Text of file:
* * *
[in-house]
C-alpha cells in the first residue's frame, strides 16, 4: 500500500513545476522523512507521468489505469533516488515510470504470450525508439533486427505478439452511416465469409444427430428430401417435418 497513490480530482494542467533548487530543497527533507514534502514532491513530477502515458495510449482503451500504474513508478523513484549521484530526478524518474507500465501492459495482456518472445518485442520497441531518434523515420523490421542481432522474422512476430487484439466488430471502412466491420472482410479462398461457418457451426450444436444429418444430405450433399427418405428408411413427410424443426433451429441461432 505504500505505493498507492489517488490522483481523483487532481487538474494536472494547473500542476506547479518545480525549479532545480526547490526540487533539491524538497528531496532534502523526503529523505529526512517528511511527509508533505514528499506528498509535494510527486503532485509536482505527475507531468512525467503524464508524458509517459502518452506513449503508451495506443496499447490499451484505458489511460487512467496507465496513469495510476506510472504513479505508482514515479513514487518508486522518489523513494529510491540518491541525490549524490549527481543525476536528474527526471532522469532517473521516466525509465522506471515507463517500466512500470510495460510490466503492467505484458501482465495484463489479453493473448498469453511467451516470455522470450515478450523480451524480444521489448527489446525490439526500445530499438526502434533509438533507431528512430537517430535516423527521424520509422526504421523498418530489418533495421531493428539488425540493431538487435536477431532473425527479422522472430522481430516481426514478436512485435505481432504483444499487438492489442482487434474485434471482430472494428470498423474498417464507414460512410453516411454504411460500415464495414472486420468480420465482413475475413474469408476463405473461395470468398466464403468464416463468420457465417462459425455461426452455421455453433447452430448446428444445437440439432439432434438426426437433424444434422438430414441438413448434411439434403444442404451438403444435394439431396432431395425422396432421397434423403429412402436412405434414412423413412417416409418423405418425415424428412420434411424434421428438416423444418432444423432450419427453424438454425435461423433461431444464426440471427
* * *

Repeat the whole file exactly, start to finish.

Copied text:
[in-house]
C-alpha cells in the first residue's frame, strides 16, 4: 500500500513545476522523512507521468489505469533516488515510470504470450525508439533486427505478439452511416465469409444427430428430401417435418 497513490480530482494542467533548487530543497527533507514534502514532491513530477502515458495510449482503451500504474513508478523513484549521484530526478524518474507500465501492459495482456518472445518485442520497441531518434523515420523490421542481432522474422512476430487484439466488430471502412466491420472482410479462398461457418457451426450444436444429418444430405450433399427418405428408411413427410424443426433451429441461432 505504500505505493498507492489517488490522483481523483487532481487538474494536472494547473500542476506547479518545480525549479532545480526547490526540487533539491524538497528531496532534502523526503529523505529526512517528511511527509508533505514528499506528498509535494510527486503532485509536482505527475507531468512525467503524464508524458509517459502518452506513449503508451495506443496499447490499451484505458489511460487512467496507465496513469495510476506510472504513479505508482514515479513514487518508486522518489523513494529510491540518491541525490549524490549527481543525476536528474527526471532522469532517473521516466525509465522506471515507463517500466512500470510495460510490466503492467505484458501482465495484463489479453493473448498469453511467451516470455522470450515478450523480451524480444521489448527489446525490439526500445530499438526502434533509438533507431528512430537517430535516423527521424520509422526504421523498418530489418533495421531493428539488425540493431538487435536477431532473425527479422522472430522481430516481426514478436512485435505481432504483444499487438492489442482487434474485434471482430472494428470498423474498417464507414460512410453516411454504411460500415464495414472486420468480420465482413475475413474469408476463405473461395470468398466464403468464416463468420457465417462459425455461426452455421455453433447452430448446428444445437440439432439432434438426426437433424444434422438430414441438413448434411439434403444442404451438403444435394439431396432431395425422396432421397434423403429412402436412405434414412423413412417416409418423405418425415424428412420434411424434421428438416423444418432444423432450419427453424438454425435461423433461431444464426440471427